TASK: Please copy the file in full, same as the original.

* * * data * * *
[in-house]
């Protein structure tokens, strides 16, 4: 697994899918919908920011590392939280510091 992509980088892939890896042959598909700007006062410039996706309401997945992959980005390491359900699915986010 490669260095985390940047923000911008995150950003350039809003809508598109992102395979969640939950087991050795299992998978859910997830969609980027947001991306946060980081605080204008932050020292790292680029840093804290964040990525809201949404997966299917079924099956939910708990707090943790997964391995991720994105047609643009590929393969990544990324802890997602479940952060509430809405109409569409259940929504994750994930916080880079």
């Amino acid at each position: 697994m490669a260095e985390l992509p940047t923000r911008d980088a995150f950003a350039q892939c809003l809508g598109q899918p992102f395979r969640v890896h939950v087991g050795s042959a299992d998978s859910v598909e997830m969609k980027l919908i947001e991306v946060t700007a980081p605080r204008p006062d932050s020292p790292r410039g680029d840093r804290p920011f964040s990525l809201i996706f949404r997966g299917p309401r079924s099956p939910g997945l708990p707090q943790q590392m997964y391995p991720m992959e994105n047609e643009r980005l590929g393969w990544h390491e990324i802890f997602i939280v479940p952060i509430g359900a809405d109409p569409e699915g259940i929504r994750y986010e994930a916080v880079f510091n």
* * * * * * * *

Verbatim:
[in-house]
């Protein structure tokens, strides 16, 4: 697994899918919908920011590392939280510091 992509980088892939890896042959598909700007006062410039996706309401997945992959980005390491359900699915986010 490669260095985390940047923000911008995150950003350039809003809508598109992102395979969640939950087991050795299992998978859910997830969609980027947001991306946060980081605080204008932050020292790292680029840093804290964040990525809201949404997966299917079924099956939910708990707090943790997964391995991720994105047609643009590929393969990544990324802890997602479940952060509430809405109409569409259940929504994750994930916080880079």
């Amino acid at each position: 697994m490669a260095e985390l992509p940047t923000r911008d980088a995150f950003a350039q892939c809003l809508g598109q899918p992102f395979r969640v890896h939950v087991g050795s042959a299992d998978s859910v598909e997830m969609k980027l919908i947001e991306v946060t700007a980081p605080r204008p006062d932050s020292p790292r410039g680029d840093r804290p920011f964040s990525l809201i996706f949404r997966g299917p309401r079924s099956p939910g997945l708990p707090q943790q590392m997964y391995p991720m992959e994105n047609e643009r980005l590929g393969w990544h390491e990324i802890f997602i939280v479940p952060i509430g359900a809405d109409p569409e699915g259940i929504r994750y986010e994930a916080v880079f510091n």